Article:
Clemson trustees approve Oculus and other academic, athletic facility plans
COLUMBIA — Clemson University trustees approved concept plans for several student life, academic and athletic facilities on campus at their winter quarterly meeting in Columbia.
The trustees approved a plan to build a $123.5 million student housing, retail and activity hub at the east entrance to campus on the site of the former Douthit Hills housing development. Pending state approvals, construction on the project will begin in 2013 with a fall 2015 opening date.
The project will be funded through auxiliary revenues. Student housing is a self-supporting auxiliary operation that receives no state or tuition funding.
The project will provide high-quality housing for Clemson upper-class and graduate students and an on-campus community for students enrolled in the Bridge to Clemson transfer collaboration with Tri-County Technical College.
Clemson President James F. Barker described the project as a “high-density, high-energy, mixed-use community in a park-like, pedestrian-friendly setting that will offer the academic and social benefits of on-campus housing with amenities and services that support students. This project responds to market demand and provides a level of quality that will help keep us competitive for top students.”
Gail DiSabatino, vice president for student affairs, said the project will provide more opportunities for students to live in special-interest housing and learning communities, which data show improves retention, grades and graduation rates.
Ronnie Booth, president of Tri-County Technical College, has endorsed the idea of housing Bridge students on the Clemson campus. “It will provide a supportive environment that will help them make the transition to college, succeed academically and develop a sense of community, all of which contribute to a richer college experience.”
Barker said the development will be designed to meet energy and sustainability standards and to be compatible with nearby neighborhoods. Design concepts, developed with input from community residents, include a landscaped buffer zone, walking trails and re-routing of roadways to minimize automobile traffic through neighborhoods.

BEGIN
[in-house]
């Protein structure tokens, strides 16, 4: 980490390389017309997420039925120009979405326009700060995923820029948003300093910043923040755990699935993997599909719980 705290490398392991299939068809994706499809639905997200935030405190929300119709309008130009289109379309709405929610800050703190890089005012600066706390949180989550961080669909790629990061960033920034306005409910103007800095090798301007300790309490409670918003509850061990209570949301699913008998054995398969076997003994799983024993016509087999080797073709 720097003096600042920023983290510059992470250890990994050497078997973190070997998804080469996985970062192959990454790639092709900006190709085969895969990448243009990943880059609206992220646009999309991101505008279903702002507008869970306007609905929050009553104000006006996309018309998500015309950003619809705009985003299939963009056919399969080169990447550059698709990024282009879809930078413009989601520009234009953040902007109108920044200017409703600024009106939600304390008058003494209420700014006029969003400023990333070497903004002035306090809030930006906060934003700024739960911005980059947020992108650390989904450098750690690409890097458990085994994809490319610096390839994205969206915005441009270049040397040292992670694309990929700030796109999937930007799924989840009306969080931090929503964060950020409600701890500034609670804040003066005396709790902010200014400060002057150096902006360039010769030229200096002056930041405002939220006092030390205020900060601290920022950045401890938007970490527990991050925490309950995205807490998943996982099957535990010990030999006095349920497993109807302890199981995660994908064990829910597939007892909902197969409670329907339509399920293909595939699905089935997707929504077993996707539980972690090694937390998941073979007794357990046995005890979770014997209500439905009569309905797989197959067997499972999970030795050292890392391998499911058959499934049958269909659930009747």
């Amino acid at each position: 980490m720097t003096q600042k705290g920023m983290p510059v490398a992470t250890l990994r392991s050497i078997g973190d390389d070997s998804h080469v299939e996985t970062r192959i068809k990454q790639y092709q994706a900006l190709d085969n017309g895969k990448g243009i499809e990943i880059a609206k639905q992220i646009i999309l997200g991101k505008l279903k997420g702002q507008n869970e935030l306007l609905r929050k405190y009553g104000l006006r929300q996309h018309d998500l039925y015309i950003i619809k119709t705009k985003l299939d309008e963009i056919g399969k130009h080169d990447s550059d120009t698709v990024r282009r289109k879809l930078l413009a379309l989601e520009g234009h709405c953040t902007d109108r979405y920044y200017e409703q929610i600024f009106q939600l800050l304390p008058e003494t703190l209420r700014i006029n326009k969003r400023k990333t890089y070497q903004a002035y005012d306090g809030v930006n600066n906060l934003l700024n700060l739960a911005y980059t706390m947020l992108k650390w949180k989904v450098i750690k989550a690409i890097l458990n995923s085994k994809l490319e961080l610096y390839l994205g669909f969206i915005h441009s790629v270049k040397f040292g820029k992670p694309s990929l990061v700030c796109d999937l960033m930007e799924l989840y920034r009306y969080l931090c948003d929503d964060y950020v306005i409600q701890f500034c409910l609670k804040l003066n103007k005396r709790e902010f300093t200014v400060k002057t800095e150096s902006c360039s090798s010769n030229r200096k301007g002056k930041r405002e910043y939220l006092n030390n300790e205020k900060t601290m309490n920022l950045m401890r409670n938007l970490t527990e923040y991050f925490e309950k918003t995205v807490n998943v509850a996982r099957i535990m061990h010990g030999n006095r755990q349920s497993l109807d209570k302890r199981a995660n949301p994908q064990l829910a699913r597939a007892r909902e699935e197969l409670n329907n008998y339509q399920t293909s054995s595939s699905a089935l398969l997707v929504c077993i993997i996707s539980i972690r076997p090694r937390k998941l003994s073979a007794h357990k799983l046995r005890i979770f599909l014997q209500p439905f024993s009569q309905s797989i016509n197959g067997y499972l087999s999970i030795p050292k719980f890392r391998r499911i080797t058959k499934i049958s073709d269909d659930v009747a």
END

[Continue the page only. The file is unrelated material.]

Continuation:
“The site is the front door of Clemson and will sit on some of our most valuable and visible property,” he said. “It will be the first impression of Clemson for many people, so it’s essential that we do it right.”
Student support operations are expected to include a relocated student bookstore, casual dining options and other services that target a student market and complement local businesses.
The additional bed space will accommodate future enrollment growth and swing space that will allow Clemson to take residence halls offline for renovation or replacement. Priority projects include renovation or replacement of Johnstone Hall and the Clemson House.
The trustees also approved the concept for The Watt Family Innovation Center, a three-story, 40,000-square-foot facility to be built in the middle of campus near the library. In January, university officials announced a $5.3 million gift from three generations of the family of alumnus Charles Watt to help fund the building that is intended to be an intellectual center to prepare innovative students to take ideas from concept to the marketplace.
It will provide additional highly flexible space for teaching and research in science, technology and engineering. The building will have a robust infrastructure to serve the needs of an increasingly diverse student community and accommodate current and emerging technologies.
The total project cost is projected to be $16.2 million, financed through state institution bonds and private gifts. Construction is scheduled to begin in 2013.
The trustees also approved the athletic facility plan for an addition to the Memorial Stadium WestZone complex. The addition of a One Clemson Museum and entrance, known as the “Oculus,” will showcase the university’s athletic, academic and military heritage.
The 6,000-square-foot WestZone Oculus and One Clemson Museum Exhibit Space will include a lobby, interactive exhibits and displays from the university’s storied past, a rooftop terrace for family gatherings on game days, a 75- to 100-seat theater, gallery space and three levels to showcase the university and its military and athletic history. The total project cost is projected to be $15 million, financed through private sources. Construction is scheduled to begin in 2013.
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